Creating a USB Bootable Drive
If no boot disk is available visit bootdisk.com for some downloadable images.
To clarify the process, here is how to manually make a bootable USB drive.
First, there are a few system requirements that must be clarified:
Obviously, your computer’s BIOS must allow booting from a USB device. Most
recently manufactured computers allow this functionality.
You’ll also need a bootable floppy disk or CD. For example, you can use a Windows
98 CD or a Dell Resource CD.
You will also need a utility with the ability to create a master boot record, create and
set active partitions, and format and transfer boot files. The DOS fdisk and format
utilities that are present on the Windows 98 CD will handle this perfectly.
A USB drive that is capable of being made bootable. There are a few that have
strange partition structures that do not allow for making bootable partitions. Contact
the manufacturer if you’re not sure your USB drive is bootable.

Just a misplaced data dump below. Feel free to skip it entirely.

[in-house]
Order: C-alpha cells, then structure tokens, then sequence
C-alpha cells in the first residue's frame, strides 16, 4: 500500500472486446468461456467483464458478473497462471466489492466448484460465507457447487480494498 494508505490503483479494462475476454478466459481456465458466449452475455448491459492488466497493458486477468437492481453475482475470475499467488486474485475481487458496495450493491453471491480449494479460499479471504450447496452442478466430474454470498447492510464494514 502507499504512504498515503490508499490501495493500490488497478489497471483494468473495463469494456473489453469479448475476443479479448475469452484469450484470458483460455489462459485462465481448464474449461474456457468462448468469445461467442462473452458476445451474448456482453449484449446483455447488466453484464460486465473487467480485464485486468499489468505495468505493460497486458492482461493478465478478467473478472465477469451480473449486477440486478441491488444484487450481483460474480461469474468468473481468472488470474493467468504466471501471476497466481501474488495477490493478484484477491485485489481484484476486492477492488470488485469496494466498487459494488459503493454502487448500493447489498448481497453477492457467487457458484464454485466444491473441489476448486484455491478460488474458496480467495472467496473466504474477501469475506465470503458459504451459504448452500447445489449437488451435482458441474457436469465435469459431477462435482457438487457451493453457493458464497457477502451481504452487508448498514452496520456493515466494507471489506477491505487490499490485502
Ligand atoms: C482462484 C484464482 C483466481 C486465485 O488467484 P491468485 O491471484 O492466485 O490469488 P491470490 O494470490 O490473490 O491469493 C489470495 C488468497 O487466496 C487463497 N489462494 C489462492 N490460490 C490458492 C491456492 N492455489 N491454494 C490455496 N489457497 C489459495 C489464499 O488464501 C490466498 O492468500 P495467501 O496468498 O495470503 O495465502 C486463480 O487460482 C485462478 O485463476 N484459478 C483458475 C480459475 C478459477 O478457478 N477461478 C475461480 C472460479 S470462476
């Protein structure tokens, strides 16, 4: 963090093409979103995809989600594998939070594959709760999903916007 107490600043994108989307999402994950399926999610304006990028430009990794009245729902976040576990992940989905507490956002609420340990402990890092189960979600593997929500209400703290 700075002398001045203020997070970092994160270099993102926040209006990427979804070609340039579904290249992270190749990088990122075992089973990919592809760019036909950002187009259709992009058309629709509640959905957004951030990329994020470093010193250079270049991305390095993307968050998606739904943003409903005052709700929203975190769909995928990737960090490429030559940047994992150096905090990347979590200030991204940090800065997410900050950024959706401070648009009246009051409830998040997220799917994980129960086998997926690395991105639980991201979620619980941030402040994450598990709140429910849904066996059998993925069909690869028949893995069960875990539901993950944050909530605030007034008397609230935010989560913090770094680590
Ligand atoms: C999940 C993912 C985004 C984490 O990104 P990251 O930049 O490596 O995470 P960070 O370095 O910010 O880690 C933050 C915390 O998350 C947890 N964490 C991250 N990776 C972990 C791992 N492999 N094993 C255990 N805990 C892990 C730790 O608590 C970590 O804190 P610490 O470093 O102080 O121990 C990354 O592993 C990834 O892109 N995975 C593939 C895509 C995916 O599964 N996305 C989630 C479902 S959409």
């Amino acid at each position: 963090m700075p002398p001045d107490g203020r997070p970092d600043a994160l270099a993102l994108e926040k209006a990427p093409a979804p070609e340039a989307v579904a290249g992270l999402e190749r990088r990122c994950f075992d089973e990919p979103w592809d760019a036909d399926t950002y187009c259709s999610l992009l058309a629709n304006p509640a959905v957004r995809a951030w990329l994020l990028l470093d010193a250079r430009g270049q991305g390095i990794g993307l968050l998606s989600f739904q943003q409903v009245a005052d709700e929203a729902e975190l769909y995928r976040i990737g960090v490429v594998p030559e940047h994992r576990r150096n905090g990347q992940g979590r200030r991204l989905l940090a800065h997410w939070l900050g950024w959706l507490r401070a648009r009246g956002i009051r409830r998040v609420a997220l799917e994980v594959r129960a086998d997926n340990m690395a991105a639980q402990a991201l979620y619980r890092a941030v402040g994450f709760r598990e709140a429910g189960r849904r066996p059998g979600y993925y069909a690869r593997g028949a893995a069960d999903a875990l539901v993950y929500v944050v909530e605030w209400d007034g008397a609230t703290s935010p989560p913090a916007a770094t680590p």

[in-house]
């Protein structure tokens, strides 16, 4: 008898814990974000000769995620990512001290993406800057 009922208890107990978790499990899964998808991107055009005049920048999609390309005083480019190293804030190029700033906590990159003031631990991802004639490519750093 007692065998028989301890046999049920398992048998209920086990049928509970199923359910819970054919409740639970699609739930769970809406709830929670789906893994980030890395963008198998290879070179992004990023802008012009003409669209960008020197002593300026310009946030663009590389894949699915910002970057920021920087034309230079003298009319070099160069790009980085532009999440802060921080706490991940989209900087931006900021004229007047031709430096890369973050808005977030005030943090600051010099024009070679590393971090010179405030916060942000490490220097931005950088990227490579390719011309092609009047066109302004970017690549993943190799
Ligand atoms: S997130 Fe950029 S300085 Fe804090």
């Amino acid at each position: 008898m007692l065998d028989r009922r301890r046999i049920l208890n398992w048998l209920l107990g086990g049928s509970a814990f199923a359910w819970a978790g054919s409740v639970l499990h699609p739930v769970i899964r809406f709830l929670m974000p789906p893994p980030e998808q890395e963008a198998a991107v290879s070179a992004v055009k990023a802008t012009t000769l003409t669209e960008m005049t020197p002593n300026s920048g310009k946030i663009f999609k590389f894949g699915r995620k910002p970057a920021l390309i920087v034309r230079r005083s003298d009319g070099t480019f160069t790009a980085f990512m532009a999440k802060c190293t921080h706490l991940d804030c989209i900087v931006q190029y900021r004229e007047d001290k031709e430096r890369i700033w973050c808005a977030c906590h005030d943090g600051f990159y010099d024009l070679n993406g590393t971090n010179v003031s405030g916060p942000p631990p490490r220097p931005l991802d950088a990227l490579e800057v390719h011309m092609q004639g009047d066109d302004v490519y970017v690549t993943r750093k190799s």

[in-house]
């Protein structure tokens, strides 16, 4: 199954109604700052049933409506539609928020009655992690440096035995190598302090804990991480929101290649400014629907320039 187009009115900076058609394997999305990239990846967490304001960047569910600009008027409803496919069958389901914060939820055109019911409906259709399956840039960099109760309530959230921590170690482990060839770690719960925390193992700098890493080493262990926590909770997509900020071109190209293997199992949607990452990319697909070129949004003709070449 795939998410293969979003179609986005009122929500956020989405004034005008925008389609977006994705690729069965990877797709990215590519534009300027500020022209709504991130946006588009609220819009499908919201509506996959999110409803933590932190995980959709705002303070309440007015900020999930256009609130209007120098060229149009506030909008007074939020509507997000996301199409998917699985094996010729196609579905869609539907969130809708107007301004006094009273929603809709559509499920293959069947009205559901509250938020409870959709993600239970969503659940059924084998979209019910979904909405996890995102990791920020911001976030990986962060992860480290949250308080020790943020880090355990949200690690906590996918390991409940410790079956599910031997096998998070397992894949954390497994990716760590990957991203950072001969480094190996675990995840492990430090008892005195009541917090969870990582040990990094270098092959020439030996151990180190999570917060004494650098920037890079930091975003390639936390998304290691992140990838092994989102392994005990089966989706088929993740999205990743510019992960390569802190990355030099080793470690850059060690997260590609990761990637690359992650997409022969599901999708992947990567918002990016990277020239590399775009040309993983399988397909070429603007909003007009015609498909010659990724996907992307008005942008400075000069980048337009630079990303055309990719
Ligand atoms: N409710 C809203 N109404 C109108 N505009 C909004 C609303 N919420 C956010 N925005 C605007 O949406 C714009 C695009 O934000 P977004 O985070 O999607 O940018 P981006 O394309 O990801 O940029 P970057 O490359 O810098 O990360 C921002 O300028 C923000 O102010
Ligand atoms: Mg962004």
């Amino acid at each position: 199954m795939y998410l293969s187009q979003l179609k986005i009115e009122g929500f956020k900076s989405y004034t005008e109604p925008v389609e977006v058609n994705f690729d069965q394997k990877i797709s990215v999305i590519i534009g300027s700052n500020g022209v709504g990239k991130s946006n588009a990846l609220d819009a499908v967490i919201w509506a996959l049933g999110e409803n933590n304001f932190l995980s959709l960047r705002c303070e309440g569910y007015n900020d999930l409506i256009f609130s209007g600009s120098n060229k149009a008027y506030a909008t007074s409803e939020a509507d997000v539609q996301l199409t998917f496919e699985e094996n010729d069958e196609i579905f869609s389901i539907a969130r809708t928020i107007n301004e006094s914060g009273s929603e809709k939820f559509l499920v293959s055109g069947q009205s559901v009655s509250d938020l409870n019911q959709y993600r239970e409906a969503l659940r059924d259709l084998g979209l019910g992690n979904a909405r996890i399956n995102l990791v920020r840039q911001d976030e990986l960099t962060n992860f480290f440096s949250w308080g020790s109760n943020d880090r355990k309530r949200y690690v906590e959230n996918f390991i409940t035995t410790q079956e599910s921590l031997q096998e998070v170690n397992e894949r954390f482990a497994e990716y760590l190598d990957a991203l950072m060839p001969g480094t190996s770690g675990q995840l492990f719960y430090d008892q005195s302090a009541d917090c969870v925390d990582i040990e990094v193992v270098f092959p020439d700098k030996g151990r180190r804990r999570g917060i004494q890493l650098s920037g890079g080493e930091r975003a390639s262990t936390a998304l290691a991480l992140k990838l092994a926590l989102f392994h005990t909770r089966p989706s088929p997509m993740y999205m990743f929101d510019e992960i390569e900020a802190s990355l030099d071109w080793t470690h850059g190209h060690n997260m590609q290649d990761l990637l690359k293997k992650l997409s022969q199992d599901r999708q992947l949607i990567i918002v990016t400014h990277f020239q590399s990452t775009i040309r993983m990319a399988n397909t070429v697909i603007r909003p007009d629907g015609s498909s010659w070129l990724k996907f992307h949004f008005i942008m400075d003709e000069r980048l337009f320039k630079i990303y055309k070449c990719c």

Now that we have all the prerequisites taken care of, let’s get to how to actually make the
1. Make the USB drive the first drive in the drive sequence. This is necessary because
fdisk will not allow a partition to be active (bootable) unless it’s the first drive. This
can usually be accomplished by plugging the drive in, powering on the computer,
and going into the BIOS to change the boot sequence. If this is unsuccessful, simply
disabling or unplugging the other drives in your system (except the CD-ROM, of
course!) will do the trick.
2. Boot the computer to a DOS shell from the bootable floppy or CD with the USB drive
3. Run fdisk.
4. Set the primary partition on the USB drive to active by using "set active partition"
(option 2) in fdisk. If you don’t already have a primary partition on the USB drive, use
fdisk to create one.
5. Exit fdisk.
6. Reboot the computer to a DOS shell from the bootable floppy or CD with the USB
drive plugged in.
7. If you want, use the DOS command dir c: to verify